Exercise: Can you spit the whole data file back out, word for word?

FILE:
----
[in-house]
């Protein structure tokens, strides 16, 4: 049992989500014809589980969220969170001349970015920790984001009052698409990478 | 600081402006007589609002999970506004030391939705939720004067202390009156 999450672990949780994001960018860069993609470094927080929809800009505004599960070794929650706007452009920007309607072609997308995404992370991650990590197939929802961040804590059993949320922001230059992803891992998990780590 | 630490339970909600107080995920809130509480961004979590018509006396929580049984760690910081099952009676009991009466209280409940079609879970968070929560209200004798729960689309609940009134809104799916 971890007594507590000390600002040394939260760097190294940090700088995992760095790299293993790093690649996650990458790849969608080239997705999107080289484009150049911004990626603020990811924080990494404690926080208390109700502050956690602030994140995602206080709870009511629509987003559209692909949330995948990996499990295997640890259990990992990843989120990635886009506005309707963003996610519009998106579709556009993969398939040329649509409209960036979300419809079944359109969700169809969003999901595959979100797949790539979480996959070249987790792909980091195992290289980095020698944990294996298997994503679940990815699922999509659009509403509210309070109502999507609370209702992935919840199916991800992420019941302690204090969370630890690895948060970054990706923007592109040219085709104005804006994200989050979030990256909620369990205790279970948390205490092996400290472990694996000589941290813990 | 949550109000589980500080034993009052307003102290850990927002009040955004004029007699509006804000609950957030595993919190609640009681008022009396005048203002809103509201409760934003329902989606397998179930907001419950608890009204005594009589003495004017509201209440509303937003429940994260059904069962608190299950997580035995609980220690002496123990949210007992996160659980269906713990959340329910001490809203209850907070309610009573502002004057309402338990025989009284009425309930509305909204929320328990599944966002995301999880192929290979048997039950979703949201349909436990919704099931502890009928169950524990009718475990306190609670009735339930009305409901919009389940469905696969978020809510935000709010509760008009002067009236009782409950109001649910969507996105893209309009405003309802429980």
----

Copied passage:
[in-house]
């Protein structure tokens, strides 16, 4: 049992989500014809589980969220969170001349970015920790984001009052698409990478 | 600081402006007589609002999970506004030391939705939720004067202390009156 999450672990949780994001960018860069993609470094927080929809800009505004599960070794929650706007452009920007309607072609997308995404992370991650990590197939929802961040804590059993949320922001230059992803891992998990780590 | 630490339970909600107080995920809130509480961004979590018509006396929580049984760690910081099952009676009991009466209280409940079609879970968070929560209200004798729960689309609940009134809104799916 971890007594507590000390600002040394939260760097190294940090700088995992760095790299293993790093690649996650990458790849969608080239997705999107080289484009150049911004990626603020990811924080990494404690926080208390109700502050956690602030994140995602206080709870009511629509987003559209692909949330995948990996499990295997640890259990990992990843989120990635886009506005309707963003996610519009998106579709556009993969398939040329649509409209960036979300419809079944359109969700169809969003999901595959979100797949790539979480996959070249987790792909980091195992290289980095020698944990294996298997994503679940990815699922999509659009509403509210309070109502999507609370209702992935919840199916991800992420019941302690204090969370630890690895948060970054990706923007592109040219085709104005804006994200989050979030990256909620369990205790279970948390205490092996400290472990694996000589941290813990 | 949550109000589980500080034993009052307003102290850990927002009040955004004029007699509006804000609950957030595993919190609640009681008022009396005048203002809103509201409760934003329902989606397998179930907001419950608890009204005594009589003495004017509201209440509303937003429940994260059904069962608190299950997580035995609980220690002496123990949210007992996160659980269906713990959340329910001490809203209850907070309610009573502002004057309402338990025989009284009425309930509305909204929320328990599944966002995301999880192929290979048997039950979703949201349909436990919704099931502890009928169950524990009718475990306190609670009735339930009305409901919009389940469905696969978020809510935000709010509760008009002067009236009782409950109001649910969507996105893209309009405003309802429980």